Good health habits, like peace, must be taught to every child for them to play a major role in the future of a society. The lessons that adults are taught in the workplace, on television, in movies, in newspapers and magazines is that excess is good.

Excess is only good for the manufacturers, but we never see that in their advertising. What we do see are the results when we stand on weight scales or observe the grim face on our doctor when he or she breaks the bad news to us. It happens a lot, more than we would like to believe.

The Mahatma was right about peace and about being a role model for his people. He didn’t take the lessons far enough and teach them to every child in school.

Today we have schools teaching all sorts of lessons that children may never use as adults (or after the test is passed), while we fail to teach them important lessons about life. About survival. About work skills and attitude. About coping. About relationships. About what to do when the going gets rough. Even about school being their best source of tools and skills they will use throughout their lives, so they should not mess around and waste time.

These aren’t hard lessons. They take almost no resources and most can be taught by teachers based largely on their own personal experiences with life (kids enjoy hearing about life experiences of their teachers). And they take very little time to teach, so they would not infringe on the present curriculum.

But they won’t teach themselves. Many parents assume–incorrectly–that their kids will learn these lessons along the way, somewhere. They may not teach the lessons–if they knew the lessons themselves, which is questionable–to their children because they believe that kids just get these things, somehow, somewhere, sometime.

They don’t give the where and how much thought. Some kids don’t get them.

I can live my life in such a way as to be a role model for many people. But I can’t reach everyone. Neither can you, but you and I can tell others. And we can encourage them to tell still others.

That’s our job. Let’s get out there and talk it up until our education systems change to include life lessons that every child needs. And that we want every child to have because we believe they are the right way to do things.

Bill Allin
Turning It Around: Causes and Cures for Today’s Epidemic Social Problems, a guidebook for parents and teachers who want to know what life lessons to teach children, when, and how, so we eventually have fully developed and competent adults who will run our countries the way we would like them to take us into the future.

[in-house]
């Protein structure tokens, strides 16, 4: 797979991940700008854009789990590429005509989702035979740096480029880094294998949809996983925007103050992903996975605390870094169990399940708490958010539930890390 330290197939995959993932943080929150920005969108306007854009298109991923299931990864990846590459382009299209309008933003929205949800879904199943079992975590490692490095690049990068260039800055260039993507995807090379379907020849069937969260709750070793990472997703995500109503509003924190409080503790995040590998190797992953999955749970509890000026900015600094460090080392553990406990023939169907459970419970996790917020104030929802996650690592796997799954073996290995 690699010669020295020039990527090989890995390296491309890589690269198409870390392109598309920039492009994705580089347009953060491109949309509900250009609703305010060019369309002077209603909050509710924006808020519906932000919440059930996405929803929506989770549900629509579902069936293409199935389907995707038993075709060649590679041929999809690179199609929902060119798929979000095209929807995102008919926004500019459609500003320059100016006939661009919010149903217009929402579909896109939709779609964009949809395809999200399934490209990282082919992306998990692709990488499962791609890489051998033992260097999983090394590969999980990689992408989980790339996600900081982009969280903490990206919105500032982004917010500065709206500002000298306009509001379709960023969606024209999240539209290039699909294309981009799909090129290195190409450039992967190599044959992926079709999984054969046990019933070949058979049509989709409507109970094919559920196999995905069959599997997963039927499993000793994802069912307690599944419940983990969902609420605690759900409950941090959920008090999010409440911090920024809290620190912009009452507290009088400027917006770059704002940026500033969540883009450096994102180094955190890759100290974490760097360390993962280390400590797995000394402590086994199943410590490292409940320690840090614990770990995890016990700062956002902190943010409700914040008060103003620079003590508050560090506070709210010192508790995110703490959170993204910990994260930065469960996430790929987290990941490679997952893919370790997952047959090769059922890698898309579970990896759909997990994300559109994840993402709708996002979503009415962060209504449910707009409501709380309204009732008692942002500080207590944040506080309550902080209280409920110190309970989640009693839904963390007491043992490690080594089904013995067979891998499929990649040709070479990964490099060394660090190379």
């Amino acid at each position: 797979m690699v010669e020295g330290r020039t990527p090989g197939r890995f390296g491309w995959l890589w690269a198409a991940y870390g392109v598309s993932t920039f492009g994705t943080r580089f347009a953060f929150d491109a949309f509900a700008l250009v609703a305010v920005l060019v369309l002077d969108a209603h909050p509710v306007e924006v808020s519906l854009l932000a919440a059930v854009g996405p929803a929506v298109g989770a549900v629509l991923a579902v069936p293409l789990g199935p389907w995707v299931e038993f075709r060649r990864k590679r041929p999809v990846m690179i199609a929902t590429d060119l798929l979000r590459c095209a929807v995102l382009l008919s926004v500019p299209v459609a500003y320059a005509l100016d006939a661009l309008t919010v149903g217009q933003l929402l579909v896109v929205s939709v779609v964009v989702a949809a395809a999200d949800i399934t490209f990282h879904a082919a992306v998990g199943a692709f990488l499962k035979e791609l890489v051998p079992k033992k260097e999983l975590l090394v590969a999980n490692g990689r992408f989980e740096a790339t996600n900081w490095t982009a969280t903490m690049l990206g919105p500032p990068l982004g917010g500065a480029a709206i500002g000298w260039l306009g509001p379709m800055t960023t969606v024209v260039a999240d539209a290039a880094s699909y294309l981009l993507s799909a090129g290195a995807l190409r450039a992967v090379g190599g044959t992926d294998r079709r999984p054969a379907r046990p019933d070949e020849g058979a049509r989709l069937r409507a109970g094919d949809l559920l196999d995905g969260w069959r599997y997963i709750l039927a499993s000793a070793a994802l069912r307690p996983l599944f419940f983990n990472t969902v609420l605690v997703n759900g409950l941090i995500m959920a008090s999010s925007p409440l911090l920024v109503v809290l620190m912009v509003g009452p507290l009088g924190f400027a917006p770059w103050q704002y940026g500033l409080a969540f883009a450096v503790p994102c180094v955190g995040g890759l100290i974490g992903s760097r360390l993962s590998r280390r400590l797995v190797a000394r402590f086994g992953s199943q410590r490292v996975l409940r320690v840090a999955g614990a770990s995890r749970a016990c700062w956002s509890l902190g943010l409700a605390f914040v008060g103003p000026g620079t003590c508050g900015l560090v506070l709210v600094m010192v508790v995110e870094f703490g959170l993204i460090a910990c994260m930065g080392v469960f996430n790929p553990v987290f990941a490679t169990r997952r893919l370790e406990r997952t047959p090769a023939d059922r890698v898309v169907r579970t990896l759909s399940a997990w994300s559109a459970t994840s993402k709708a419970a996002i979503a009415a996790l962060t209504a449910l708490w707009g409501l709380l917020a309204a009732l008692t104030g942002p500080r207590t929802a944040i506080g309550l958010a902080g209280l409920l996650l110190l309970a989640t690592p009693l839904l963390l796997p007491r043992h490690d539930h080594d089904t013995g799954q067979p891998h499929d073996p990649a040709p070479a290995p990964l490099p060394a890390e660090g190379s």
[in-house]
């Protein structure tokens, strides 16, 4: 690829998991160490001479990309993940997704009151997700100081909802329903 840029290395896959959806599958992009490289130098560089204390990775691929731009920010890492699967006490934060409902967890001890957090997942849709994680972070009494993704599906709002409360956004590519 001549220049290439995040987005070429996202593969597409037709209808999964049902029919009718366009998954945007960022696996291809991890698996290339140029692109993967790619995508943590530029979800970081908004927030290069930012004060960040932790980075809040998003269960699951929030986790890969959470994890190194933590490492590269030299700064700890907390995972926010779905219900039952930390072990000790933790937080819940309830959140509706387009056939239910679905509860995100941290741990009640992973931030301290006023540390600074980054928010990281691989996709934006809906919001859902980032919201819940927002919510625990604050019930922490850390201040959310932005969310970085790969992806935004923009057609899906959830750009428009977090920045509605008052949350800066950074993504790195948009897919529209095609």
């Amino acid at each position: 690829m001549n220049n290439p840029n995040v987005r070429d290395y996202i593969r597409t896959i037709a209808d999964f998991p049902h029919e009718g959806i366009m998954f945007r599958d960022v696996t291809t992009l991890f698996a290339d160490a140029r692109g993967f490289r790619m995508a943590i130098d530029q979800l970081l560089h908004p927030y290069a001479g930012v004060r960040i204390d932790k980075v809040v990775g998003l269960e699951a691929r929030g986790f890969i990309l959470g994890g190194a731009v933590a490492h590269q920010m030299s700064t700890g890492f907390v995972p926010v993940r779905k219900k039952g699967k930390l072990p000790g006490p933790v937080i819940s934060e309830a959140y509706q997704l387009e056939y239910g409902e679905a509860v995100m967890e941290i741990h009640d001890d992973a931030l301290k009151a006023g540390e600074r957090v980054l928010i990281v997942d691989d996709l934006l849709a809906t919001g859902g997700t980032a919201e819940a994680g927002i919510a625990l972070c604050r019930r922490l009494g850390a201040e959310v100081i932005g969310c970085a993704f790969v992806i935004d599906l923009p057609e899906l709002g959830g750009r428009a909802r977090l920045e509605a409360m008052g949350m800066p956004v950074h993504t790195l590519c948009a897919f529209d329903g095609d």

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The Greatest Motivational Act

The greatest motivational act one person can do for another is to listen.
– Roy E. Moody, motivational speaker

Judging by Google search results, this Roy Moody quote ranks as his most popular. And rightly so. A motivational speaker (president of Roy Moody & Associates) giving his best advice about how to motivate others.

But listening? Don’t we do that all day long anyway? People natter at us for one reason or another and we have to respond.

That’s just the point. Most of us consider what we say to be of value, while what others say is, at best, mildly interesting.

More often than not, our most common form of oral communication would be labelled as small talk. Stuff we talk about but have little or no commitment to. The weather. The results of a popular local sports team. The mischief a well known politician or Hollywood star has been up to. Nothing to spill your coffee over.

Yet everyone we meet has a story to tell. It’s the story of how they got where they are. For most of us, it’s a tale sprinkled with tragedy, life lessons about survival, the consequences of misdeeds, broken and failed relationships and a few great stories about good things that happened to them. Each person is an expert on that story.

But we have our own story to tell and no one wants to listen to it, so why should we listen to the story of someone else we don’t care about and we don’t want to hear the story anyway?

Because everyone’s story is interesting if we give them a chance to tell it in some detail and with thought given to the telling. And because giving someone your attention long enough for them to tell their story is one of the beat ways to make a friend.

For many of us, friendships are more like business relationships than true friendships. In today’s world, friendships are as disposable as old toasters. When someone (a “friend”) can no longer provide us with something of value, we find someone else who can. We tend to spend more time with those who can give us more of what we want than with those who may deserve our attention. That’s business. That’s the business model of life.

Giving someone our time to listen to what they believe is important is giving them our most valuable commodity, our time. People not only appreciate that gift, they treasure it in many cases.

We all have busy lives, which we use as excuse for why we don’t have time to listen to the life stories of others. Their lives are busy too. When no one cares enough to give that gift of time and caring about another to listen to what they have to say, true friendships and even good working relationships are impossible.

It has truly been said that a smile can make someone’s day. It makes them feel good. But listening to someone in a way that shows you care makes them feel valuable.